The Candidate I Support for President

No one, of course.

Why, you might ask?

Paul Rosenberg at Freeman’s Weekly offers a greater perspective than mine as to the futility of working to elect “the right” person into office.

I’ve watched people work for political progress since the 1960s. Back then, I saw decent, well-meaning people struggling to eliminate war, financial insecurity, welfare, racial animus, and police brutality.

Fifty years later, their children and grandchildren are spending oceans of energy fighting… war, financial insecurity, welfare, racial animus, and police brutality.

I take no pleasure in saying that all those people wasted their time – my own family and friends are included in that group – but the truth is that they did waste their time. Those people had good intentions, but their efforts were of no significant effect. They would have been better off gardening.

I’m dead serious about this.

As someone who volunteered for Ron Paul’s presidential campaign in 2008 and 2012, I can attest to this. Although it was a positive experience in many ways, it also demonstrated that any real change people seek will not come through the ballot box. It’s like trying to stop a river by throwing stones into it.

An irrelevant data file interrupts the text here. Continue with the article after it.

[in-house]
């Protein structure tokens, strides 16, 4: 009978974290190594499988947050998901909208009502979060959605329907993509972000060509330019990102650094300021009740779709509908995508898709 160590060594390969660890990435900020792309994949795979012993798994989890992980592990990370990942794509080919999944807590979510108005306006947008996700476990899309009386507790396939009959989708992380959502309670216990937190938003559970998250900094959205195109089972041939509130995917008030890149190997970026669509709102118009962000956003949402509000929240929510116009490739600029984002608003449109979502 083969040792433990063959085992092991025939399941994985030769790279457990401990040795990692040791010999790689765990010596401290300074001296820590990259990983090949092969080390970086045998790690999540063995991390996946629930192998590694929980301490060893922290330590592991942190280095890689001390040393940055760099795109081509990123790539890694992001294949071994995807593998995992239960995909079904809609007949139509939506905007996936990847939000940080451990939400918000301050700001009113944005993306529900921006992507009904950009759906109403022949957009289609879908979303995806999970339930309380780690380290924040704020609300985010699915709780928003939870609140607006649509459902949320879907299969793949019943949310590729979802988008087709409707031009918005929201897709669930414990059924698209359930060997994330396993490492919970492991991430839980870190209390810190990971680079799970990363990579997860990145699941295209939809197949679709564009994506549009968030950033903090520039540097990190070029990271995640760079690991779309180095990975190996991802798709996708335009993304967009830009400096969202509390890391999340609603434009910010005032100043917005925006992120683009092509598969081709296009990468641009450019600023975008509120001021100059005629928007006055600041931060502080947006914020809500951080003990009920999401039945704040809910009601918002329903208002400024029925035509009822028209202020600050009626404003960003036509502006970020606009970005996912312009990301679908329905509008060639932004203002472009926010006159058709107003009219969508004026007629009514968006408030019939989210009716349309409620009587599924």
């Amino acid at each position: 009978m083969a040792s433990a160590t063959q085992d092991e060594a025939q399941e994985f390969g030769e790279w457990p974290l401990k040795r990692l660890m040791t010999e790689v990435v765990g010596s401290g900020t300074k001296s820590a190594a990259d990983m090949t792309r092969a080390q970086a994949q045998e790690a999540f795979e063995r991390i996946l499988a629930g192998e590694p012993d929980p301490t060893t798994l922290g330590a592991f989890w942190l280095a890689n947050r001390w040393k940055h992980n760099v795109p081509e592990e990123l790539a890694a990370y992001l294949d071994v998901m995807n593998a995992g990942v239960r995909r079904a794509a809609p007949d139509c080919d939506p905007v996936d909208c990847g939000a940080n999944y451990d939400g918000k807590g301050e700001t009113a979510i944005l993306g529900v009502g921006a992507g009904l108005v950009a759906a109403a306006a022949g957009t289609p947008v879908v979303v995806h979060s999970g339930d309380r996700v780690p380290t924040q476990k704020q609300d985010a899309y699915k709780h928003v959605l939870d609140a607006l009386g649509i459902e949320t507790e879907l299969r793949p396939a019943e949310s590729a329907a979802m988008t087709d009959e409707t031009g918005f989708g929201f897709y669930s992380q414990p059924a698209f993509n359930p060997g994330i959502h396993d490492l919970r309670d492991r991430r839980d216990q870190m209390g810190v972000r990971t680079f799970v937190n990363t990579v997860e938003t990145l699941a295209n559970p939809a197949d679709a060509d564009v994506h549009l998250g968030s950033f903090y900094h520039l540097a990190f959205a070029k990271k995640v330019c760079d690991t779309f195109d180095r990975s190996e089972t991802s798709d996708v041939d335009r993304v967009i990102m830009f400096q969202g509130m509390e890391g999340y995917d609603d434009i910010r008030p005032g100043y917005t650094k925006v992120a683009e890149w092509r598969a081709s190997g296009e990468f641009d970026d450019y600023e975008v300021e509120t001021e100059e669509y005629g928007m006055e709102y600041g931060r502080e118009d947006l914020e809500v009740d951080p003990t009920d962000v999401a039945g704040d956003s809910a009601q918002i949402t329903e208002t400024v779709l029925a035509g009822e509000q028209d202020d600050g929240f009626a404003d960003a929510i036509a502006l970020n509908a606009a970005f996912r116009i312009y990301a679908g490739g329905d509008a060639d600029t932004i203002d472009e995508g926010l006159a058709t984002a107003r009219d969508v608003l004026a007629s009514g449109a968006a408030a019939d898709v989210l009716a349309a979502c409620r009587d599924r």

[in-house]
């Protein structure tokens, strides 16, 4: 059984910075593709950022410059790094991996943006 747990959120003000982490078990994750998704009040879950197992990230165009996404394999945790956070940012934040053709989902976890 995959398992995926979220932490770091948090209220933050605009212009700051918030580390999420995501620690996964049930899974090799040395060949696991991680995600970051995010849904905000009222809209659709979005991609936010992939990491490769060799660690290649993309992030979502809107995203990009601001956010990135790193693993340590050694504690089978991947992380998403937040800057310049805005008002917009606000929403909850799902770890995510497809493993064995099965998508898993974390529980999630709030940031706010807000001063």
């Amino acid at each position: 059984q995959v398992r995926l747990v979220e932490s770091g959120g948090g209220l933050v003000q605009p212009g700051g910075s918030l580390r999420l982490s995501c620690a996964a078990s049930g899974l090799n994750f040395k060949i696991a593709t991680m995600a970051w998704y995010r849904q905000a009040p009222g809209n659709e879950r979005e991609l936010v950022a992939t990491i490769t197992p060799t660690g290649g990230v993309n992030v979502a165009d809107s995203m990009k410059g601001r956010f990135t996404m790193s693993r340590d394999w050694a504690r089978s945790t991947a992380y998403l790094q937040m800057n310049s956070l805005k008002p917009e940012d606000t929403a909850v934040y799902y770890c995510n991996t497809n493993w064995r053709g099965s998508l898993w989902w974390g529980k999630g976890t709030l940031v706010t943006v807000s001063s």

Rather than worrying about who will sit in the Oval Office come January 2017 or thinking I have any influence over the matter, I’m working to improve my own life, as it’s the only thing I can control. The same goes for the millions of Americans who fret every election cycle or pour their energy into electing their candidate, when very little will change regardless.

You’ll save yourself a lot of emotional stress and anxiety if you let go of these things and regard it with the same matter-of-fact attitude as you do the sun rising and setting every day. Life will go on.

Instead, set personal goals and pursue them. Find a hobby or skill and pour your passion into it. Become an expert on something you have an interest in. Self-improvement doesn’t require anyone else, and you can take pride in your newly-found abilities.

Do not allow external events beyond your control dictate your mindset or your happiness, especially that of political elections. True happiness is derived from genuine achievements, not which sociopath is handed power over millions of people who live thousands of miles away.

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2 Responses to The Candidate I Support for President

  1. Pingback: The Libertarian Case For No One As President | The Anarchist Notebook | Libertarian Anarchy

  2. Pingback: The Rise of the Dissidents | The Anarchist Notebook | Libertarian Anarchy

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